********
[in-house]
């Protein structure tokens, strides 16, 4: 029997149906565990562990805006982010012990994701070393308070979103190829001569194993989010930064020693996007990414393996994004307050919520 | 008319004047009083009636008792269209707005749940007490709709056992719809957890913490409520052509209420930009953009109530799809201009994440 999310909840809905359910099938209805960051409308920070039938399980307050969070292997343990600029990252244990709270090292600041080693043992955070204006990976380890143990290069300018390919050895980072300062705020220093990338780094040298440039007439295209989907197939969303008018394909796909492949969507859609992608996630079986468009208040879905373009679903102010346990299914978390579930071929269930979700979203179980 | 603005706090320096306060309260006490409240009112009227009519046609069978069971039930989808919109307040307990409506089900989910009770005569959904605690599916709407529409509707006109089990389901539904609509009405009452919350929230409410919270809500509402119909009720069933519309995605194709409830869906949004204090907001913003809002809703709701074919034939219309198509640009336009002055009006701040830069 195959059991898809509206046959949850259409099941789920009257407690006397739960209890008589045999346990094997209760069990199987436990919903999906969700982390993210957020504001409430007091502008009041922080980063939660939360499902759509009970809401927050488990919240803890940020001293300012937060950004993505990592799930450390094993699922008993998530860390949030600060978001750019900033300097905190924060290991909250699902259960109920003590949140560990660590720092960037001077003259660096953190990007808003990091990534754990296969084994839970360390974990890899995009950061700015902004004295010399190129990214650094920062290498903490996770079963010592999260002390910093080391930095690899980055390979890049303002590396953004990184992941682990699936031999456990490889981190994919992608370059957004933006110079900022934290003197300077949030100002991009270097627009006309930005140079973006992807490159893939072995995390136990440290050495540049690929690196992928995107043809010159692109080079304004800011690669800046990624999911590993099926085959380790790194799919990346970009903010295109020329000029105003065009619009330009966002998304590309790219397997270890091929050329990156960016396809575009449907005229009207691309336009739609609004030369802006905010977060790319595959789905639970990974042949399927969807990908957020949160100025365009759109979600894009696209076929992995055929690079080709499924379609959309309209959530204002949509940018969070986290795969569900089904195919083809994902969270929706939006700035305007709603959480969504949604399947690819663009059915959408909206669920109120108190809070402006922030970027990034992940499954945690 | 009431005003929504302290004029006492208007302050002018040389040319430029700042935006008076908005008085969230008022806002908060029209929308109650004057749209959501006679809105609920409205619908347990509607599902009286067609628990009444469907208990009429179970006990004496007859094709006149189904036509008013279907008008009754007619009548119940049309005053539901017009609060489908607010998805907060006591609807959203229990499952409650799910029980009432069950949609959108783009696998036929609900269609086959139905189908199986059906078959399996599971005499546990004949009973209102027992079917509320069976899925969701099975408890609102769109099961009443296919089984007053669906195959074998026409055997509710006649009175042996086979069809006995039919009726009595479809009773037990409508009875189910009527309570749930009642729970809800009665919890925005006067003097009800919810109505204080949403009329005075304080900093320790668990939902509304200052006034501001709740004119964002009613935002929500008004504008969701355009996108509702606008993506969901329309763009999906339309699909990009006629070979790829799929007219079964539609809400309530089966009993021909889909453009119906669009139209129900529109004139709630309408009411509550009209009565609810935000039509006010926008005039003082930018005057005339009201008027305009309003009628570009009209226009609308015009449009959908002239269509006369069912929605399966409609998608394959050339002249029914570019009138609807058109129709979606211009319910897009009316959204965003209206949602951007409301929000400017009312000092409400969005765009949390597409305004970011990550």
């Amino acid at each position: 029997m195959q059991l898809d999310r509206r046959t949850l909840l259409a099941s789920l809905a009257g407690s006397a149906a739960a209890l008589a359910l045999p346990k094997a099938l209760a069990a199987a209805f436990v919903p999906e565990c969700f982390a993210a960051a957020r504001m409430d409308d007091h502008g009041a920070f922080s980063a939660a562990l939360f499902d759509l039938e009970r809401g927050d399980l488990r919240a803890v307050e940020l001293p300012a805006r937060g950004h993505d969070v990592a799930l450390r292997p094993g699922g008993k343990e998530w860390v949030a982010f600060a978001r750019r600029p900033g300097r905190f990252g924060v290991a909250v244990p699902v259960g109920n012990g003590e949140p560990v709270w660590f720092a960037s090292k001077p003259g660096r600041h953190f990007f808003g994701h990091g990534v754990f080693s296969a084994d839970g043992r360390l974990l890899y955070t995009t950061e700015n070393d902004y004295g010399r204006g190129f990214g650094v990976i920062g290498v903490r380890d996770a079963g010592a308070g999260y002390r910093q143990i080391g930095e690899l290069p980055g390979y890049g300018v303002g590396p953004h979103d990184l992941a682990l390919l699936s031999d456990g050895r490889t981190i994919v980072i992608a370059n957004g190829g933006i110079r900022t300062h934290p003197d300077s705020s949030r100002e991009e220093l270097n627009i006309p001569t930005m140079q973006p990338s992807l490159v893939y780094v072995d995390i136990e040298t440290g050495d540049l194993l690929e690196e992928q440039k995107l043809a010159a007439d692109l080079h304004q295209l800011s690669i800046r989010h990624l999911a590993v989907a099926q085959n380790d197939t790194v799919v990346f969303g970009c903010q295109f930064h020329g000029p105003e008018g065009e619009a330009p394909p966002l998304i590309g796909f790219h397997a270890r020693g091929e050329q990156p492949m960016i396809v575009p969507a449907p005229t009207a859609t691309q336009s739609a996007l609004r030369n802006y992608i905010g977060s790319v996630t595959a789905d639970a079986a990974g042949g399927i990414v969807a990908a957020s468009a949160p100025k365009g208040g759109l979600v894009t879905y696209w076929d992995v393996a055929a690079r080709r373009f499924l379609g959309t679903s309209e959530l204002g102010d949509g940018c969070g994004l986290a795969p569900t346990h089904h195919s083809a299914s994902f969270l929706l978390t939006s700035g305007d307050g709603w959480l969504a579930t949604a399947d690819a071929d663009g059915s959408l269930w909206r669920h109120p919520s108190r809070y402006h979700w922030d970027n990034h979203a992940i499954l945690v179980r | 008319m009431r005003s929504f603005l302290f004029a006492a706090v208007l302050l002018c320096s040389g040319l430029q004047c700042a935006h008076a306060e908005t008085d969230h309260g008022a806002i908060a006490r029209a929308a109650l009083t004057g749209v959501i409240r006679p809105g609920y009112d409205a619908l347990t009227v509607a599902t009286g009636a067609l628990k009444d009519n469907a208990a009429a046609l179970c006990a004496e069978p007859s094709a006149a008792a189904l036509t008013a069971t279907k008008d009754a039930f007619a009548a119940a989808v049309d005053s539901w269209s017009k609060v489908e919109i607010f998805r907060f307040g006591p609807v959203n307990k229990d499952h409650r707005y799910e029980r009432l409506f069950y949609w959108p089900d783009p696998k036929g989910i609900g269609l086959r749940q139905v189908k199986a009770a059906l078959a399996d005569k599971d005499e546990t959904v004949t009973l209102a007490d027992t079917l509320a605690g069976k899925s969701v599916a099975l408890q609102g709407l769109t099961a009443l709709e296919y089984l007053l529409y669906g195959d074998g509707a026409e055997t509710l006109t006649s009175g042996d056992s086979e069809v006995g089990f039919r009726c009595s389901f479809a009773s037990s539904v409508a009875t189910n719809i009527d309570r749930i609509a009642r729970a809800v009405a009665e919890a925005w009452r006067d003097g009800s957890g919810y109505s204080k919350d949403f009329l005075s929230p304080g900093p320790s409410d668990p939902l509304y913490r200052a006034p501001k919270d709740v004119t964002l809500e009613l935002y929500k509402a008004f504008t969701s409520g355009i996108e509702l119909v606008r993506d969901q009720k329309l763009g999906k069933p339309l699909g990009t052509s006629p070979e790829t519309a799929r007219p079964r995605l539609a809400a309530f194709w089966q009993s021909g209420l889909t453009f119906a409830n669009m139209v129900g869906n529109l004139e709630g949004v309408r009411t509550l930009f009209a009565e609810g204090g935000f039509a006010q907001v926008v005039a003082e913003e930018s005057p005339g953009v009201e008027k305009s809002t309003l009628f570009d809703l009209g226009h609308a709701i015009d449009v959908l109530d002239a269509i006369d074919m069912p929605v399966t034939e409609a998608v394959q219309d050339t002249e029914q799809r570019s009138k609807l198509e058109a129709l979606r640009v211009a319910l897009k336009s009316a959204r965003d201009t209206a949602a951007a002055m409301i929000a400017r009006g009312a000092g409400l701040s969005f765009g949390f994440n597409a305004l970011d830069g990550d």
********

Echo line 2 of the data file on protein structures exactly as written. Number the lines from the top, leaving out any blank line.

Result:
């Protein structure tokens, strides 16, 4: 029997149906565990562990805006982010012990994701070393308070979103190829001569194993989010930064020693996007990414393996994004307050919520 | 008319004047009083009636008792269209707005749940007490709709056992719809957890913490409520052509209420930009953009109530799809201009994440 999310909840809905359910099938209805960051409308920070039938399980307050969070292997343990600029990252244990709270090292600041080693043992955070204006990976380890143990290069300018390919050895980072300062705020220093990338780094040298440039007439295209989907197939969303008018394909796909492949969507859609992608996630079986468009208040879905373009679903102010346990299914978390579930071929269930979700979203179980 | 603005706090320096306060309260006490409240009112009227009519046609069978069971039930989808919109307040307990409506089900989910009770005569959904605690599916709407529409509707006109089990389901539904609509009405009452919350929230409410919270809500509402119909009720069933519309995605194709409830869906949004204090907001913003809002809703709701074919034939219309198509640009336009002055009006701040830069 195959059991898809509206046959949850259409099941789920009257407690006397739960209890008589045999346990094997209760069990199987436990919903999906969700982390993210957020504001409430007091502008009041922080980063939660939360499902759509009970809401927050488990919240803890940020001293300012937060950004993505990592799930450390094993699922008993998530860390949030600060978001750019900033300097905190924060290991909250699902259960109920003590949140560990660590720092960037001077003259660096953190990007808003990091990534754990296969084994839970360390974990890899995009950061700015902004004295010399190129990214650094920062290498903490996770079963010592999260002390910093080391930095690899980055390979890049303002590396953004990184992941682990699936031999456990490889981190994919992608370059957004933006110079900022934290003197300077949030100002991009270097627009006309930005140079973006992807490159893939072995995390136990440290050495540049690929690196992928995107043809010159692109080079304004800011690669800046990624999911590993099926085959380790790194799919990346970009903010295109020329000029105003065009619009330009966002998304590309790219397997270890091929050329990156960016396809575009449907005229009207691309336009739609609004030369802006905010977060790319595959789905639970990974042949399927969807990908957020949160100025365009759109979600894009696209076929992995055929690079080709499924379609959309309209959530204002949509940018969070986290795969569900089904195919083809994902969270929706939006700035305007709603959480969504949604399947690819663009059915959408909206669920109120108190809070402006922030970027990034992940499954945690 | 009431005003929504302290004029006492208007302050002018040389040319430029700042935006008076908005008085969230008022806002908060029209929308109650004057749209959501006679809105609920409205619908347990509607599902009286067609628990009444469907208990009429179970006990004496007859094709006149189904036509008013279907008008009754007619009548119940049309005053539901017009609060489908607010998805907060006591609807959203229990499952409650799910029980009432069950949609959108783009696998036929609900269609086959139905189908199986059906078959399996599971005499546990004949009973209102027992079917509320069976899925969701099975408890609102769109099961009443296919089984007053669906195959074998026409055997509710006649009175042996086979069809006995039919009726009595479809009773037990409508009875189910009527309570749930009642729970809800009665919890925005006067003097009800919810109505204080949403009329005075304080900093320790668990939902509304200052006034501001709740004119964002009613935002929500008004504008969701355009996108509702606008993506969901329309763009999906339309699909990009006629070979790829799929007219079964539609809400309530089966009993021909889909453009119906669009139209129900529109004139709630309408009411509550009209009565609810935000039509006010926008005039003082930018005057005339009201008027305009309003009628570009009209226009609308015009449009959908002239269509006369069912929605399966409609998608394959050339002249029914570019009138609807058109129709979606211009319910897009009316959204965003209206949602951007409301929000400017009312000092409400969005765009949390597409305004970011990550």